::Metrical phonology


Stress::metrical    Nodes::first    Author::syllable    Metrical::version    Focus::title    Phrase::paper

Metrical phonology is a theory of stress or linguistic prominence.<ref>{{#invoke:Citation/CS1|citation |CitationClass=journal }}</ref> <ref name=Liberman-Prince>{{#invoke:Citation/CS1|citation |CitationClass=journal }}</ref> The innovative feature of this theory is that the prominence of a unit is defined relative to other units in the same phrase. For example, in the most common pronunciation of the phrase "doctors use penicillin" (if said out-of-the-blue), the syllable '-ci-' is the strongest or most stressed syllable in the phrase, but the syllable 'doc-' is more stressed than the syllable '-tors'. Previously, generative phonologists and the American Structuralists represented prosodic prominence as a feature that applied to individual phonemes (segments) or syllables.<ref>{{#invoke:Citation/CS1|citation |CitationClass=journal }}</ref> This feature could take on multiple values to indicate various levels of stress. Stress was assigned using the cyclic reapplication of rules to words and phrases.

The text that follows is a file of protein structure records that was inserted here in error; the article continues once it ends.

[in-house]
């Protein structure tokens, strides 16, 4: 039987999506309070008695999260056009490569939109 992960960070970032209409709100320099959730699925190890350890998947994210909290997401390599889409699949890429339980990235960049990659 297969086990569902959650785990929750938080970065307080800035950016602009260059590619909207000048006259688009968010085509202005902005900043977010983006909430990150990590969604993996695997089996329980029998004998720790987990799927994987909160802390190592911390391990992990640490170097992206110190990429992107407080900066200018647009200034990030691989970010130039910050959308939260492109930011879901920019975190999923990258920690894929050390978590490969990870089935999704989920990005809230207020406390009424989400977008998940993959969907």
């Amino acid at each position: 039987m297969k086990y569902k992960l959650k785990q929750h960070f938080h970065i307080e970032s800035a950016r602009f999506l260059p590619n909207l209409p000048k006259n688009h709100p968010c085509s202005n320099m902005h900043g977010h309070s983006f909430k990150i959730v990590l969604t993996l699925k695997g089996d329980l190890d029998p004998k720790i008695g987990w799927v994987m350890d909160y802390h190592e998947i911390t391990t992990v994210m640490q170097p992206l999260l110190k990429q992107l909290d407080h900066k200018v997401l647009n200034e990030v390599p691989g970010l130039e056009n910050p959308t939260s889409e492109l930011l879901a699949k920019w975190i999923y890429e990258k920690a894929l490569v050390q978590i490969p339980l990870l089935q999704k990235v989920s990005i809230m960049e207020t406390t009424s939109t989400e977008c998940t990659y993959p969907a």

Metrical phonology holds that stress is separate from pitch accent and has phonetic effects on the realization of syllables beyond their intonation, including effects on their duration and amplitude.<ref name=Liberman-Prince/> The perceived stress of a syllable results from its position in the metrical tree and metrical grid for the phrase it appears in.

Metrical phonology sections
Intro  Metrical trees  Metrical grids  Metrical parameters  Metrical phonology and music  Advantages of metrical phonology  References  

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